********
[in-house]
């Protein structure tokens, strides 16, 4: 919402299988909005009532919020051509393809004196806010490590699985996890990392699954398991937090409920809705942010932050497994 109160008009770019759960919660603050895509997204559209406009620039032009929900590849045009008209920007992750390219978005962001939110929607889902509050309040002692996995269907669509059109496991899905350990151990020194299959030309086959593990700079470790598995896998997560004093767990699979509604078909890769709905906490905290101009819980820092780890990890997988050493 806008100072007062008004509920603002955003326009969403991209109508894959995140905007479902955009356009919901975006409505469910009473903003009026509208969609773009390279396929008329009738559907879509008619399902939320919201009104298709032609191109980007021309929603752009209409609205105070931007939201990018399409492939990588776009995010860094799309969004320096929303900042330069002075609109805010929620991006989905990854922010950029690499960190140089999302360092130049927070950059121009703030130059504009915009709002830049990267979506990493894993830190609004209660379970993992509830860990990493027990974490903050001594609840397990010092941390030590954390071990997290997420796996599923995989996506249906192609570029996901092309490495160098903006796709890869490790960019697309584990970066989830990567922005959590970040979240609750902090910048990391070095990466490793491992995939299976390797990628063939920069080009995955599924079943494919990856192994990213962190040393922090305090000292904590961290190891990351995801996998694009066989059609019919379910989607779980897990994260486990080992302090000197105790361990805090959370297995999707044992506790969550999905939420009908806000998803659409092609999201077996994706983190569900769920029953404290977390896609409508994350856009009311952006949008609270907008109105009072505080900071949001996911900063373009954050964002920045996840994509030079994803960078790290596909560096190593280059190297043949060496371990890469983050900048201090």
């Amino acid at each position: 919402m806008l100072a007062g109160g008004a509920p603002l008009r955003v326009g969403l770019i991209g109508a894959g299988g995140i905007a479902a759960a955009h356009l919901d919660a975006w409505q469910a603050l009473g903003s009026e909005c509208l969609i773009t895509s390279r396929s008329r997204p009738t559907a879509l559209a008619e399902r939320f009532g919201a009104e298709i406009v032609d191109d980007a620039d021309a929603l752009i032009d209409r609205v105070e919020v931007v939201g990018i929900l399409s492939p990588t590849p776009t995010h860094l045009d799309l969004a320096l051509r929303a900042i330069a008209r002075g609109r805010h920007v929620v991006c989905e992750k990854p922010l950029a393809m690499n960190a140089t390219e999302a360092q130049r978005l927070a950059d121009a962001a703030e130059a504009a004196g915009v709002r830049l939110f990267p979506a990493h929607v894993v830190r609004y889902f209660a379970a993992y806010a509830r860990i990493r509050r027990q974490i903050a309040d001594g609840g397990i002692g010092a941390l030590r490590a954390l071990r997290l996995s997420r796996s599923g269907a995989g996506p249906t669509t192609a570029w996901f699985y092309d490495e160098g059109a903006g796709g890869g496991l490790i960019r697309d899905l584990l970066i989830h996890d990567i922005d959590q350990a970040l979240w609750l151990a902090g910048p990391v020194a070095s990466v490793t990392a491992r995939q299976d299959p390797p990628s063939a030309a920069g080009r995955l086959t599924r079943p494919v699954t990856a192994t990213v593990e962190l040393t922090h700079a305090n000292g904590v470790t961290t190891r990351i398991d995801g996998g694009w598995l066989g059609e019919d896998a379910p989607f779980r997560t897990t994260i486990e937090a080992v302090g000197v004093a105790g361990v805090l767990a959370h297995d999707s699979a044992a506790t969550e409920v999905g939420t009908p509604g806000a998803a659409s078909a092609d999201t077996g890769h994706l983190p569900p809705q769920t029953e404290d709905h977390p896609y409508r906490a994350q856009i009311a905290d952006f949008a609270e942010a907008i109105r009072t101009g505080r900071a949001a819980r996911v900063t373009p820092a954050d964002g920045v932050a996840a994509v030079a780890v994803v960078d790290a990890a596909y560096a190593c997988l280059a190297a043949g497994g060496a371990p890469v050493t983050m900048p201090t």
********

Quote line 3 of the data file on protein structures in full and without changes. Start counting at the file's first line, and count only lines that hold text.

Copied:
């Amino acid at each position: 919402m806008l100072a007062g109160g008004a509920p603002l008009r955003v326009g969403l770019i991209g109508a894959g299988g995140i905007a479902a759960a955009h356009l919901d919660a975006w409505q469910a603050l009473g903003s009026e909005c509208l969609i773009t895509s390279r396929s008329r997204p009738t559907a879509l559209a008619e399902r939320f009532g919201a009104e298709i406009v032609d191109d980007a620039d021309a929603l752009i032009d209409r609205v105070e919020v931007v939201g990018i929900l399409s492939p990588t590849p776009t995010h860094l045009d799309l969004a320096l051509r929303a900042i330069a008209r002075g609109r805010h920007v929620v991006c989905e992750k990854p922010l950029a393809m690499n960190a140089t390219e999302a360092q130049r978005l927070a950059d121009a962001a703030e130059a504009a004196g915009v709002r830049l939110f990267p979506a990493h929607v894993v830190r609004y889902f209660a379970a993992y806010a509830r860990i990493r509050r027990q974490i903050a309040d001594g609840g397990i002692g010092a941390l030590r490590a954390l071990r997290l996995s997420r796996s599923g269907a995989g996506p249906t669509t192609a570029w996901f699985y092309d490495e160098g059109a903006g796709g890869g496991l490790i960019r697309d899905l584990l970066i989830h996890d990567i922005d959590q350990a970040l979240w609750l151990a902090g910048p990391v020194a070095s990466v490793t990392a491992r995939q299976d299959p390797p990628s063939a030309a920069g080009r995955l086959t599924r079943p494919v699954t990856a192994t990213v593990e962190l040393t922090h700079a305090n000292g904590v470790t961290t190891r990351i398991d995801g996998g694009w598995l066989g059609e019919d896998a379910p989607f779980r997560t897990t994260i486990e937090a080992v302090g000197v004093a105790g361990v805090l767990a959370h297995d999707s699979a044992a506790t969550e409920v999905g939420t009908p509604g806000a998803a659409s078909a092609d999201t077996g890769h994706l983190p569900p809705q769920t029953e404290d709905h977390p896609y409508r906490a994350q856009i009311a905290d952006f949008a609270e942010a907008i109105r009072t101009g505080r900071a949001a819980r996911v900063t373009p820092a954050d964002g920045v932050a996840a994509v030079a780890v994803v960078d790290a990890a596909y560096a190593c997988l280059a190297a043949g497994g060496a371990p890469v050493t983050m900048p201090t």